Ah, classroom management. The dreaded topic of teachers, new and old alike. As future teachers, we’re constantly stressing over how we should manage our classroom–should we be tough right from the start to demand respect, or focus more on building relationships? Will we get walked all over if we do that? How can we keep our students in line?
Clearly, I don’t have an answer. I am also a future teacher. I also have these questions. But from what I’ve seen, read, and observed, here are a few things that I think I might use in my classroom for effective managing. Welcome to the Classroom Survival Kit!
The number one thing to keeping students out of trouble? Keep them busy. Not busy with busy work, but busy focusing on something they want to do, working proactively, eliminating boredom. Bored students cause trouble–engaged students cultivate stress-less classrooms. Invest time in keeping your students’ attention and giving them opportunities to stay involved in their learning process.
2. Classroom Safety
Yes, lab safety is important. And yes, we need to make sure we’re managing our lab safety and keeping students from getting hurt in the lab. But classroom safety goes beyond just physical things–students need to feel safe to be themselves in the classroom, without fear of getting teased by their peers (or even worse, by their teachers). I’ve witnessed teachers who enjoy making “snap-backs” at their students, laughing as another student from across the room yells “ROASTED!!!” at the student who was just made fun of by the adult in the room. The reality is, that doesn’t cultivate a classroom where students feel comfortable–rather, it encourages students to look down on their peers and gives them an excuse to essentially bully each other. Keeping labs safe is critical, but so is the emotional safety of your classroom, so make sure to keep that in mind when you’re teaching.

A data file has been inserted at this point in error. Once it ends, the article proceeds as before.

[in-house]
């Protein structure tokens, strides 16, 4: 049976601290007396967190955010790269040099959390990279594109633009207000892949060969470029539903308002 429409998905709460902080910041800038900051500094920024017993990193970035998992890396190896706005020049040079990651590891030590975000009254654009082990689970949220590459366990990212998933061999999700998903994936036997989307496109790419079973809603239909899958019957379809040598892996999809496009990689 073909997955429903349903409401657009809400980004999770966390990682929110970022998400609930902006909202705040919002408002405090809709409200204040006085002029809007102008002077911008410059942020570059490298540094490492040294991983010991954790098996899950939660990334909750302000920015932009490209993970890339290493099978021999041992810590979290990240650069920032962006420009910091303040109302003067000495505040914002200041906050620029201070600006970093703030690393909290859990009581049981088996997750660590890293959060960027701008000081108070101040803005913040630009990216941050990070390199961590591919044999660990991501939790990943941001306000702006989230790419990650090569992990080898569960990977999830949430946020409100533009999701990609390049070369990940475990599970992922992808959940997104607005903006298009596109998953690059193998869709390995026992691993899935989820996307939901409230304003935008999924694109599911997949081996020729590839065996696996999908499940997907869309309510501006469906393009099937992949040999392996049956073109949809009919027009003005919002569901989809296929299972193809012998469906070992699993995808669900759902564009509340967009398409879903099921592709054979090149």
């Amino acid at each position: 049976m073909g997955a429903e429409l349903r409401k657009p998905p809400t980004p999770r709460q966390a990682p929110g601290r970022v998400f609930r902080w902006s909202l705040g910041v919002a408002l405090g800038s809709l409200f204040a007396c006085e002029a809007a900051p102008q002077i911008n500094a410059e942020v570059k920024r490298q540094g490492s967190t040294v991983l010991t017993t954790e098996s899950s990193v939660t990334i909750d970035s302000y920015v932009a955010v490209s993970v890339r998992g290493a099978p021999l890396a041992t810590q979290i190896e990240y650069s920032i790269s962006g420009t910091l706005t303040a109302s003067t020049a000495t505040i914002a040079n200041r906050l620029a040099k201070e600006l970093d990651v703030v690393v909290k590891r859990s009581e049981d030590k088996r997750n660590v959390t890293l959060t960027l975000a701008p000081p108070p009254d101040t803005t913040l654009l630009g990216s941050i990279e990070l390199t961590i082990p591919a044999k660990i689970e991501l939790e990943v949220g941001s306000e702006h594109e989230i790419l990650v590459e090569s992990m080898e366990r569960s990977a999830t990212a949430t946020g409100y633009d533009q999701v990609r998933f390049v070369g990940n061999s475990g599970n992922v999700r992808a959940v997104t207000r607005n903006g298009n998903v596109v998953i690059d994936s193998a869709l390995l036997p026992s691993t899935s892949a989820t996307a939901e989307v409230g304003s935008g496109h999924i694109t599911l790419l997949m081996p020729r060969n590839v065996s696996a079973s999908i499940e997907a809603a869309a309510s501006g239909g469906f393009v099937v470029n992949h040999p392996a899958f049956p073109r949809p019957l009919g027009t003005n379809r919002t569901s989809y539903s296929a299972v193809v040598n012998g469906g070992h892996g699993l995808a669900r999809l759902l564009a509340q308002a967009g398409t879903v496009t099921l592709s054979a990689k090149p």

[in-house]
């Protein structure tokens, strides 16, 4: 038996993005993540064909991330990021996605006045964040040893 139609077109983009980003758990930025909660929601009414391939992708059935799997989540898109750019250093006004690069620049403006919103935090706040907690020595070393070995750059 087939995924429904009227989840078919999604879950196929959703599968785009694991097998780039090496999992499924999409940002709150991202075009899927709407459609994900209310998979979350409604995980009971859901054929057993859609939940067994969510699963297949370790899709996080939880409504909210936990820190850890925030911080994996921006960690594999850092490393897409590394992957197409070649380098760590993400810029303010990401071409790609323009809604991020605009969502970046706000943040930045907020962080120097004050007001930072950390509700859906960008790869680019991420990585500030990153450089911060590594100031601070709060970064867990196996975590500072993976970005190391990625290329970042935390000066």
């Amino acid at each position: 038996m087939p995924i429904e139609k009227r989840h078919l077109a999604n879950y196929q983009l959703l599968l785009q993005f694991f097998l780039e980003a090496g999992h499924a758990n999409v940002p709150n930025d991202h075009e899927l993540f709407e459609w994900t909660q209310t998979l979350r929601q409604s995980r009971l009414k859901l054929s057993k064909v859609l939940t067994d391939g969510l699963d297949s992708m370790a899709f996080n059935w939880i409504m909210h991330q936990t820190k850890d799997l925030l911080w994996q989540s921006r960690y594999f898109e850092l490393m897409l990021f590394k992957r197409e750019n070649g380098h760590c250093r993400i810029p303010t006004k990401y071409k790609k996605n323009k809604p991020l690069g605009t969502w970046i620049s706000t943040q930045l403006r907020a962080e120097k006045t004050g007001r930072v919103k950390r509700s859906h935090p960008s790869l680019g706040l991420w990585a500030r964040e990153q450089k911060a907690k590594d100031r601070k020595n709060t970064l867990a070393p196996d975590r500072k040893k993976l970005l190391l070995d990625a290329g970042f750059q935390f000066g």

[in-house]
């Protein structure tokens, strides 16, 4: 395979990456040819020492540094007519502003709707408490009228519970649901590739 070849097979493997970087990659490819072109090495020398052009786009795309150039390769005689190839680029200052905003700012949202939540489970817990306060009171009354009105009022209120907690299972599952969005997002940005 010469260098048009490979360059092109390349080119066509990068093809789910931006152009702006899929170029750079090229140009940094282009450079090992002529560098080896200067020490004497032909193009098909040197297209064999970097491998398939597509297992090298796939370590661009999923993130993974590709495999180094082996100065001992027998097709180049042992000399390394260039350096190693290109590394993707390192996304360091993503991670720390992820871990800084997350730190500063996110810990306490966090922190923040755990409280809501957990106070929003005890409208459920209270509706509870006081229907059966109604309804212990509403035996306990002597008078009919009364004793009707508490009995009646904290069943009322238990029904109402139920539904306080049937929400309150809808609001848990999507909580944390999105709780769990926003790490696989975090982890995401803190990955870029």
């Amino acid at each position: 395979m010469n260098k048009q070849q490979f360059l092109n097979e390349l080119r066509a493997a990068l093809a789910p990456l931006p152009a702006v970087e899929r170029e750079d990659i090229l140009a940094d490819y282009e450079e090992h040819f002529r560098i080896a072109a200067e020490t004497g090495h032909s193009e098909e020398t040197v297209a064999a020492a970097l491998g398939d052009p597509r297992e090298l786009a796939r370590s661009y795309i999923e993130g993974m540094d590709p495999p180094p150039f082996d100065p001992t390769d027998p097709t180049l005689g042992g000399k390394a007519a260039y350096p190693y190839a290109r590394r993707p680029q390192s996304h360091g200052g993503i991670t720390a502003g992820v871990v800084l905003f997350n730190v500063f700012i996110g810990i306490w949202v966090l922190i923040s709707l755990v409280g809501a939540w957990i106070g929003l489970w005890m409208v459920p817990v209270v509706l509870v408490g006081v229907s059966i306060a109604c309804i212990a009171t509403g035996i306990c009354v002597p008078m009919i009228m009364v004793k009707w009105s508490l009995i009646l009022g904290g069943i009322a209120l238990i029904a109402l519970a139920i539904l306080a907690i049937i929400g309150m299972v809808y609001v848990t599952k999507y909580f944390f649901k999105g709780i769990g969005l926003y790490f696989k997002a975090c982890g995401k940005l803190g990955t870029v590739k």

3. Tone of Voice/Body Language
Communication comes through verbal and nonverbal language. If you stand up front sounding bored and yawning every 3 seconds, your students are going to lose interest. They won’t want to be there if you don’t want to be there, and as stated above, less interest = more disruptions. Not everyone’s body language has to be the same, but stand up front with confidence–you are qualified to be a teacher, and you can demand respect. Meet your students where they’re at, be kind and develop relationships with them, but don’t let students walk on you just for the sake of being the teacher they like. Don’t go the other end either–the teacher who is constantly screaming and losing their temper because students are acting up. Confidence is key here–again, expect respect and don’t let yourself get too flustered in front of the students.
Students want to talk to their friends, it’s inevitable. So let them. Give them opportunities to collaborate and work together on projects, but not busywork projects–things they have to actually engage with, actually strive to understand. Make their goals reachable but not easy, and allow them to get frustrated together. Individual learning is great, but if students have opportunities to work with their friends on assignments, they’re less likely to cause disruptions by trying to chat with their friends when you’re teaching.
5. Consistency and Fairness
Consistency. Is. Key.
Be consistent with your expectations, consistent with your behavior towards your students, and consistent in how you address problems when they come up. You’re teaching young adults, and they are capable of behaving as such, but you have to be consistent. For example, students in one of my placement classrooms knew that they had to have their phones put away at the beginning of class. They would walk in, put their phones in a cubby, and sit down, and after they finished their work they were allowed to go get their phones. Because of this expectation, the teacher I was working with had minimal problems with phone use in her classroom. She didn’t take away their phones forever–just for the duration of the class where they would have been a distraction. Being consistent and fair with your expectations keeps students accountable and less likely to break the rules.
All of these ideas for classroom management in the science classroom are things I have either seen or read about, and I plan on implementing them in my classroom in the future. Most of the ideas were taken from the following website, which has 10 classroom management tips for life science classrooms: http://www.ngsslifescience.com/classroom_management_strategies.html
Until next time, teachers!